Retired secondary English teacher and life-long environmentalist committed to a low-carbon lifestyle, Lynne Nittler advocates for a society freed from its dependence on burning fossil fuels.
Lynne: Why are we in this extreme trouble now worldwide? What’s behind the climate change that we’re facing? It traces back to just one thing, it is not a whole number of things, it’s one thing: it’s the burning of fossil fuels…. We built a society based on it, it’s infiltrated everything, but we have lots of alternatives, we don’t have to be hooked to it, we can decouple from it, so let’s get going on that.” – 18:20
Rather than despair in the awareness of human-induced climate change, Lynne encourages people to work on decoupling society from fossil fuels on many levels: individual, communal, and systemic.
Lynne: “When you really wake up to climate change, then at least for me, the next question is: what can I do? I’m not ready to give up. So I always look at it many ways: my own personal life, am I all aligned? Have I done everything I can do? My own community – have I done everything I can do there? And then is there something bigger I can do? Is there advocacy? Where can I turn?… For me, Fossil Free CA was the advocacy, it was close enough, that I could be part of it. So that’s where I could be.” – 17:07
With teacher retirement savings in California’s largest teacher-only pension fund, CalSTRS, (California Teachers Retirement System), and healthcare savings with CalPERS (California Public Employees’ Retirement System), Lynne volunteers with the nonprofit Fossil Free CA (FFCA) that targets both funds, which together invest $50 billion in fossil fuel companies.
On how it feels to have so much of her teacher retirement funds in fossil fuels:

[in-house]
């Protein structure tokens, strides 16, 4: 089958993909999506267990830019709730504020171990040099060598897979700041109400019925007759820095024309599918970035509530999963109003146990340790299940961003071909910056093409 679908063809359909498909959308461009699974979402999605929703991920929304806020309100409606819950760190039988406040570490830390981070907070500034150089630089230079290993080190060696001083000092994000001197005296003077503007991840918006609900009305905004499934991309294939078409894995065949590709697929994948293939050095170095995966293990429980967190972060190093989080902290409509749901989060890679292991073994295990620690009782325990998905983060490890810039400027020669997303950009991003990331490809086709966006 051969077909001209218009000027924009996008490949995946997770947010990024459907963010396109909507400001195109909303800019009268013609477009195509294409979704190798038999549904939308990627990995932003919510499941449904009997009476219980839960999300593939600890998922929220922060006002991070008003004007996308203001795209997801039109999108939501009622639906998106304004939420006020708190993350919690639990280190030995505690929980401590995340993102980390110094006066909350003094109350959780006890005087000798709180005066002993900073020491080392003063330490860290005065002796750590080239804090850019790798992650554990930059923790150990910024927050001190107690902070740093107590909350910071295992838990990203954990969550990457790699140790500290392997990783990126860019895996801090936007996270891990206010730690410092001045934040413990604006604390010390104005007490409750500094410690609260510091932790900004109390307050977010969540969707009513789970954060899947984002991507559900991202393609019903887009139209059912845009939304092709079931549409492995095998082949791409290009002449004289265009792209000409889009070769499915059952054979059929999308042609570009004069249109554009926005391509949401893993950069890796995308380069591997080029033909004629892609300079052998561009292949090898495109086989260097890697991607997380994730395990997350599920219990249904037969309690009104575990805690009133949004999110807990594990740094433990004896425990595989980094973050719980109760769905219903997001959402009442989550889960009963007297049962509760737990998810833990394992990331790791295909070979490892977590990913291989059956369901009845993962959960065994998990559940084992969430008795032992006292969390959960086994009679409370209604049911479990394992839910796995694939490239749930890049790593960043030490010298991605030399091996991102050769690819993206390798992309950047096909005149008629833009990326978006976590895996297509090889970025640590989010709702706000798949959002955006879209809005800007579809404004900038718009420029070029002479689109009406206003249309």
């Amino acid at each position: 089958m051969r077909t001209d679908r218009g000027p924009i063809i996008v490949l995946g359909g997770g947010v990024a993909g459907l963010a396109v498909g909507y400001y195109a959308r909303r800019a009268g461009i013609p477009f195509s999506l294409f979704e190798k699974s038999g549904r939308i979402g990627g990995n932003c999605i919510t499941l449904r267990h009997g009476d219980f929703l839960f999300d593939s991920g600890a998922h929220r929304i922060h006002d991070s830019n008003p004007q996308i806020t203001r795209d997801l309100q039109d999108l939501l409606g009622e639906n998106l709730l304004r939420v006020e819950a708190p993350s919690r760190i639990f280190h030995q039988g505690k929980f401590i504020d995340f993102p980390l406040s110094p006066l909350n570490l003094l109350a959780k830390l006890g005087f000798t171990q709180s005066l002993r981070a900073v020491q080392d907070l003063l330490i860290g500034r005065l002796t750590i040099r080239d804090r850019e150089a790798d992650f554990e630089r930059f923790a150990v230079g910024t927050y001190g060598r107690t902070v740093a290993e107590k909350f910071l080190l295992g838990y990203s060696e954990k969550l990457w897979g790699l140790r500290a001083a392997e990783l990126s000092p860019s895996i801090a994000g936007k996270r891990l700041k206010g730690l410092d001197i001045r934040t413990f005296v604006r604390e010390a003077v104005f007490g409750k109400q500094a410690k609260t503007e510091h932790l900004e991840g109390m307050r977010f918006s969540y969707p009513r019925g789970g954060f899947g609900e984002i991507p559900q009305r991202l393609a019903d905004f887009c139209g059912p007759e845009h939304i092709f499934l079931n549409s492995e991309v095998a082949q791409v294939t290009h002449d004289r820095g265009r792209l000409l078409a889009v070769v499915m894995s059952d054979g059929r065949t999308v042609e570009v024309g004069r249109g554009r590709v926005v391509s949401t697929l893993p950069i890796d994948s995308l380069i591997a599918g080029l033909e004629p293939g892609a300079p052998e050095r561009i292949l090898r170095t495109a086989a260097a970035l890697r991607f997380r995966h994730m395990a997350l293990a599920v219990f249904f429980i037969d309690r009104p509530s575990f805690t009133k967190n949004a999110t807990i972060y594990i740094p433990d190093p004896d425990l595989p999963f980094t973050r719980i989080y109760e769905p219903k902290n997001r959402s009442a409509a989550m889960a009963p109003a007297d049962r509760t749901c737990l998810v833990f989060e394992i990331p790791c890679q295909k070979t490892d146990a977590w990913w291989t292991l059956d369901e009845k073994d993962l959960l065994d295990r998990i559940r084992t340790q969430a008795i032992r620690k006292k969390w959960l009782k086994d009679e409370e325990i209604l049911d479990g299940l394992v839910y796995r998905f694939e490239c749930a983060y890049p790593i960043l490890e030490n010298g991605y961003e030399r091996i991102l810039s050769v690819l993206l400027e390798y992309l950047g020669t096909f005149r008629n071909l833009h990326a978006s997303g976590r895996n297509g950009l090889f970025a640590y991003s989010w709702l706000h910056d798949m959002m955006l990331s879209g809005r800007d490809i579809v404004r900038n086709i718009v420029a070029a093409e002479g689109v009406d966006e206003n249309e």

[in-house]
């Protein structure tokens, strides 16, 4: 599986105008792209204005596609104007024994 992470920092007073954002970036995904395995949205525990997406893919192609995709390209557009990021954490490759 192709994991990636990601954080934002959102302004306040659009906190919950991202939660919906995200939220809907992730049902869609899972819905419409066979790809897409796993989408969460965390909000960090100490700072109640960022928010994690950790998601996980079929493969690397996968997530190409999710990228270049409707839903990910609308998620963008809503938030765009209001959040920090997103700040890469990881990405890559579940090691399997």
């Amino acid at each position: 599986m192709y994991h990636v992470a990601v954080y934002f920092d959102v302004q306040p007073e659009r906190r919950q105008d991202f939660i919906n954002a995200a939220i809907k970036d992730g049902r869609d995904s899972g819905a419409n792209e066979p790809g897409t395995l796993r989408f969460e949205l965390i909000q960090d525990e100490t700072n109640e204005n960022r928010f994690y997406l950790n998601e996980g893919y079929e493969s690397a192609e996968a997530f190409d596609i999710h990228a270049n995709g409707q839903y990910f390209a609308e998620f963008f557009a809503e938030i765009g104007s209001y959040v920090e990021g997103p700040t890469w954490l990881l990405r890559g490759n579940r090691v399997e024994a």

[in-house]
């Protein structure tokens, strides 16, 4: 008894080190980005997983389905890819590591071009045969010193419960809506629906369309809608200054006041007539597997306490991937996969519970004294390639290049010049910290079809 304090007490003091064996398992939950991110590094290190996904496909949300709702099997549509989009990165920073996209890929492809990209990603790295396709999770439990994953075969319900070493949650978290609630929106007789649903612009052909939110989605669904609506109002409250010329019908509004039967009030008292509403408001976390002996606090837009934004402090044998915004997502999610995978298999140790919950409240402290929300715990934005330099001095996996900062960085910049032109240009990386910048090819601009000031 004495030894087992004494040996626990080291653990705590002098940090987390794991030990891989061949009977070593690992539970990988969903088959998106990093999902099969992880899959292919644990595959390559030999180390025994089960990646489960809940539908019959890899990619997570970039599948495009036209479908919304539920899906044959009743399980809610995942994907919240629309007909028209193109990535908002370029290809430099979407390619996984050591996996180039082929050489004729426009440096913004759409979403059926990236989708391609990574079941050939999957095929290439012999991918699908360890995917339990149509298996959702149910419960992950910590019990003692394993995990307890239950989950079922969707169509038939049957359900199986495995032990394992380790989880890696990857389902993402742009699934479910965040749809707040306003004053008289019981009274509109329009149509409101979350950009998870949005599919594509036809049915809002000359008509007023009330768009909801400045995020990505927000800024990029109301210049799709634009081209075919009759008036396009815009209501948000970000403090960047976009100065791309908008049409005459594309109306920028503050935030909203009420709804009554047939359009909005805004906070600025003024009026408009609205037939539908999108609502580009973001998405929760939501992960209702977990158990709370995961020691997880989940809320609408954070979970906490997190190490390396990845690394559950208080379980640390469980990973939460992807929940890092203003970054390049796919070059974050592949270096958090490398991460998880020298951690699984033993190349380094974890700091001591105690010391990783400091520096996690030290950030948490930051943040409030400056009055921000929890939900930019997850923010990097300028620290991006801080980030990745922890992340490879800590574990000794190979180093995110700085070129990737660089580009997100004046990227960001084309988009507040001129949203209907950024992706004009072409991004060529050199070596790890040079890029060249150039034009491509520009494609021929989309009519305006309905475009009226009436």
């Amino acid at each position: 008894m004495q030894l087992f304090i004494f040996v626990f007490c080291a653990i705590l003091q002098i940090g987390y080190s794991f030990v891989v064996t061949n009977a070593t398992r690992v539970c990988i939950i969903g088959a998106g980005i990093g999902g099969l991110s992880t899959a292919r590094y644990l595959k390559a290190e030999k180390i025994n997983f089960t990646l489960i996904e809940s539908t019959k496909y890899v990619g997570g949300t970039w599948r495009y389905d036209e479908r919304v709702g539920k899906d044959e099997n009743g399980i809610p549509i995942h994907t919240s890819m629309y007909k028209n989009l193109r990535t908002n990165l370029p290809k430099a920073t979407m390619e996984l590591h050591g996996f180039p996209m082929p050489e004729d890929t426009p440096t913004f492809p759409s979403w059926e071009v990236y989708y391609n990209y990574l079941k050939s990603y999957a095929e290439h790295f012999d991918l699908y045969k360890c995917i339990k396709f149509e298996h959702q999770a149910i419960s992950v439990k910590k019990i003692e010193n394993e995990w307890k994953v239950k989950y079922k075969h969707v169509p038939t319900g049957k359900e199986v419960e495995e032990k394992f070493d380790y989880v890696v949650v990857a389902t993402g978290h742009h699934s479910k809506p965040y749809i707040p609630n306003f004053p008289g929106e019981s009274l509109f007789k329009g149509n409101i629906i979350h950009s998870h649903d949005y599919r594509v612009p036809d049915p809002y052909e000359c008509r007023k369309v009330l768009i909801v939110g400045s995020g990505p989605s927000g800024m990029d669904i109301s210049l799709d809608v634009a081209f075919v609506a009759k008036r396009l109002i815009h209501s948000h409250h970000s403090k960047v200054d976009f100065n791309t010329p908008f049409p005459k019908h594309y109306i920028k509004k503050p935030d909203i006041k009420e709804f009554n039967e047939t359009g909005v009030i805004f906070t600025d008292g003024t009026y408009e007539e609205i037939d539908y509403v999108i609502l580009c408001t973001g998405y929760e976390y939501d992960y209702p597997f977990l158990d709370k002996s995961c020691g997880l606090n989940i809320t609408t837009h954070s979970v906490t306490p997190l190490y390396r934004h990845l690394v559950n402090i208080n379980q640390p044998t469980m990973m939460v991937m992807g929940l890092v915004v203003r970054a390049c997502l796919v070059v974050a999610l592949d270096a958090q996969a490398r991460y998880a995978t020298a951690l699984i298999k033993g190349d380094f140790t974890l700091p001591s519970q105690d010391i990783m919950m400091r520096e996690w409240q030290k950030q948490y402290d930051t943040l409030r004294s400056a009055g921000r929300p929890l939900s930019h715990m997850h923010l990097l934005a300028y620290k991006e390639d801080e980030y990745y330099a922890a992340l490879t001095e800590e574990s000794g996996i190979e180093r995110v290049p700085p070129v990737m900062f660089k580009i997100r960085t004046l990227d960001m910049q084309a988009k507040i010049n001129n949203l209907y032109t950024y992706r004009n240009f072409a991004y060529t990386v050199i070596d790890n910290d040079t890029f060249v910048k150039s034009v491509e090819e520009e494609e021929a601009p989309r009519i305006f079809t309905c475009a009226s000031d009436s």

Lynne: “My own pension, my teacher pension? Well, what is teaching about? It’s about taking the young generation, our young people, who we love the most of anyone on the planet, and then you want my money invested in fossil fuels? The very thing that’s dooming their future? It brings me to tears, I can hardly bear that thought, so I have to fight that.” – 19:08
Among the many actions taken by Lynne and her teammates on the CalSTRS team at Fossil Free CA, one action is to attend CalSTRS investment meetings and present the case for divestment as an adequate response to the climate emergency.
Lynne: “Every two months, the CalSTRS board meets, so every two months we think – how might we reach them? Is there a fresh way that we could get them to hear our concerns? Get them to respond to our concerns? So we’re always trying to think of a fresh approach, something that might finally touch them because they seem so unresponsive.” – 8:47
While the CalSTRS and CalPERS boards have yet to seriously consider divestment, Lynne is upbeat and hopeful about how funds invested in fossil fuels today could be funds invested in accelerating the clean energy transition.
Lynne: We’re incredibly fortunate that at the same time, new technologies are emerging that amazingly can give us other kinds of solutions for our energy needs, which wasn’t apparent even ten, fifteen years ago, it wasn’t clear that we could actually make a pretty clean transition, but we can! – 5:14